From Humble Beginnings
October 6, 2012 by Clayton Bridges
Rifle Team shoots its first match and wins!
On September 13th, 2012, the JROTC Rifle Team underwent its first match of the season, with an incredible start.
The Rifle Team with JROTC, also known as the Citizen Marksmanship Program, consists of three teams: Varsity A-Team, Varsity B-team, and Junior Varsity, which is also known as novice. Varsity A-team and B-team have no difference in skill; however, most schools like to put their veteran shooters on A-team. Contrary to last year’s formalities, this year’s matches will be shot postal, meaning that schools will no longer travel and shoot shoulder to shoulder, but get regulated papers in which they send in to be scored by a machine. This shouldn’t affect the performance of any shooters; however, it does take away some of the competitive feel.
“I think it takes away from the fun of facing off with a team. Plus I think when the opposing team is right next to you, you get more competitive,” said Taras Vdovich, a new member of the varsity A-team.
There are five members per team. Major Campbell instructs one team, and the other is instructed by Sergeant Johns. Competitive shooting with JROTC is judged on a scale of 300. There are three positions that the shooter will participate in during one match, those being prone first, standing second, and kneeling last. For each position, a member will shoot a target that will be assessed out of 100. There are 12 targets on the paper itself, two of those being warm-up targets or “sighters.”
The shooter will use the first and second sighter to sight in his rifle and make sure that their shot group, or “zero” is on the bulls-eye. Once they are “sighted in” then they will move onto the ten targets that count for actual score. These ten targets are located above, below and around the sighters. The targets themselves consist of two areas, the black and the white. The black area is where competitors want to be hitting. The targets are scaled by intervals from one to ten, with ten being the highest score one can receive from one target, the bulls-eye. A one is the lowest a competitor can get, and that’s the last ring of the target. The black area is from four to ten, and the black area is about the size of a quarter.
The shooters are positioned ten meters away from the targets, which is approximately 32 feet. The shooters use equipment such as slings, mats, kneeling pads and scopes to assist them in their shooting, all to make it more comfortable and steady their shots. The rifles’ A-team uses t200 air rifles. They fire .177 Caliber lead pellets at approximately 550 feet per second.
The Rifle Team, whether it may be A, B or the Novice team, are all required to take a safety course, as well as a proceeding safety test before they are even allowed to work with the rifles. There is zero tolerance for horseplay or misuse of the rifles. The rifles are kept in a safe in the armory of the JROTC room, the code is only known by the three instructors. The students may never access the safe without the instructor opening it first.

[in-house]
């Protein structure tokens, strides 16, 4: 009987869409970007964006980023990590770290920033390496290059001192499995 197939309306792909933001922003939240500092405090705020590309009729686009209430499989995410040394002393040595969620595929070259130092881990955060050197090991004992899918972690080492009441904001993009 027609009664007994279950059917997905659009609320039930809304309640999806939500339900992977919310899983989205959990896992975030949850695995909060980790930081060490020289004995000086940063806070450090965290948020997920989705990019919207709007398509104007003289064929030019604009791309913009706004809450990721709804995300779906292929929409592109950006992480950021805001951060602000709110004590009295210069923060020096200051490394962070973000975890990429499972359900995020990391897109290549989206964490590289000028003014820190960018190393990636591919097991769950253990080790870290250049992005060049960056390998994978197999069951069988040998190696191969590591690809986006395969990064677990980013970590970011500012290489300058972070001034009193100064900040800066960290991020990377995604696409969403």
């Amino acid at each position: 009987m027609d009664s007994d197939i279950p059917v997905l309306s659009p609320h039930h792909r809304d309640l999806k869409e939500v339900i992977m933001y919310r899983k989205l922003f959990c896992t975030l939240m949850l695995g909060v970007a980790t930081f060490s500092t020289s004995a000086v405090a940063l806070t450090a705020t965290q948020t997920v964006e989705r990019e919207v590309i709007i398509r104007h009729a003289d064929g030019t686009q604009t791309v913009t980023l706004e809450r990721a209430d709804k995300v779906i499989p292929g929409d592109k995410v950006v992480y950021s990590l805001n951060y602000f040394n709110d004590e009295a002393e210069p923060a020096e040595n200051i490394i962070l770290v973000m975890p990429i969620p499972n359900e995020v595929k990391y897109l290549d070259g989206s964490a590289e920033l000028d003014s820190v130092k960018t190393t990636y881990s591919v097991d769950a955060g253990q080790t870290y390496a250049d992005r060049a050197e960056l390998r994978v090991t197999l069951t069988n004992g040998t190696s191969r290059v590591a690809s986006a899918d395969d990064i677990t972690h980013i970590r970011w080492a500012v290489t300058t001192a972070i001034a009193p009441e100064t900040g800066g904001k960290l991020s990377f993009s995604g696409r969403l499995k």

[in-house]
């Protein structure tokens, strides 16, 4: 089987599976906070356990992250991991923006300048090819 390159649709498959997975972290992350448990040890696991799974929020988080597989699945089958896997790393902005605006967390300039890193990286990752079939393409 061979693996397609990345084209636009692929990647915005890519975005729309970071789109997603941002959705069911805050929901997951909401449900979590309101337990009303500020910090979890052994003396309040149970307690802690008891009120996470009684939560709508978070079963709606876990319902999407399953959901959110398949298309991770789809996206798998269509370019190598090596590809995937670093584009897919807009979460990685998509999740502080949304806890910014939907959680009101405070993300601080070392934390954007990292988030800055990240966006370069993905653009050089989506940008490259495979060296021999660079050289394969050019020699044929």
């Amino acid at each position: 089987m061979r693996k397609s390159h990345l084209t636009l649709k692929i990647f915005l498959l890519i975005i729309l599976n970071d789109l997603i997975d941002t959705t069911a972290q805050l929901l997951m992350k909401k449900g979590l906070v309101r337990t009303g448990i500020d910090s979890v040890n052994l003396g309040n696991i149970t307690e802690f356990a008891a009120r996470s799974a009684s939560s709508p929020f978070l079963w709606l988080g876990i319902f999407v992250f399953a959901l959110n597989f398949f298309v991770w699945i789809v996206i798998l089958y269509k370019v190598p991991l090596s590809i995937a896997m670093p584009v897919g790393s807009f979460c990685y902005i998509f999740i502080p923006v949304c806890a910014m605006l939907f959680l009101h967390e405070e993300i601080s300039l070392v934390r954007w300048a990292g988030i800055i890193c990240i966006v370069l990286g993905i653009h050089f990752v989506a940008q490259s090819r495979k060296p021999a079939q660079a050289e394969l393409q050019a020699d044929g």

There are two lines: the firing line, which is the line that may not be crossed if rifles are online, and the other line, which is about six feet back from the firing line, that may only be crossed by instructors and shooters. The shooters are required to use a clear barrel indicator, whenever they set the rifle down. The clear barrel indicator is essentially a small piece of plastic wire that goes through the barrel from the action of the gun, to indicate there is not a loaded pellet, and also to ensure there is no way the rifle will fire. Safety is of the utmost importance.
This year’s A-team consists of: Adrian Molinar, Clayton Bridges, Taras Vdovich, Dylan Heavilin, and Keone Gonzales; all five are eager and ready to prove themselves this season. Adrian Molinar and Clayton Bridges are the veteran members who were participants on the rifle team last year; Adrian being on the A-team and Clayton on the B-team.
The first match of the season took place in separate schools, since shooters must shoot postal. Thomas Jefferson’s first opponent was North High School, and the match took place September 13th at Thomas Jefferson and North High School. Thomas Jefferson shot a 908 and North shot a 906. Despite the outcome, it’s all about improvement. Thomas Jefferson’s rifle team had a very impressive and strong beginning. Four out of five of the best scores on the team are taken, and added up, creating a team score. Last year at the end of A-team’s season, their team scores barely scraped the 900’s. This year, A-team begins the season with just a few points above 900, a sure sign that Thomas Jefferson’s rifle team will have a great year.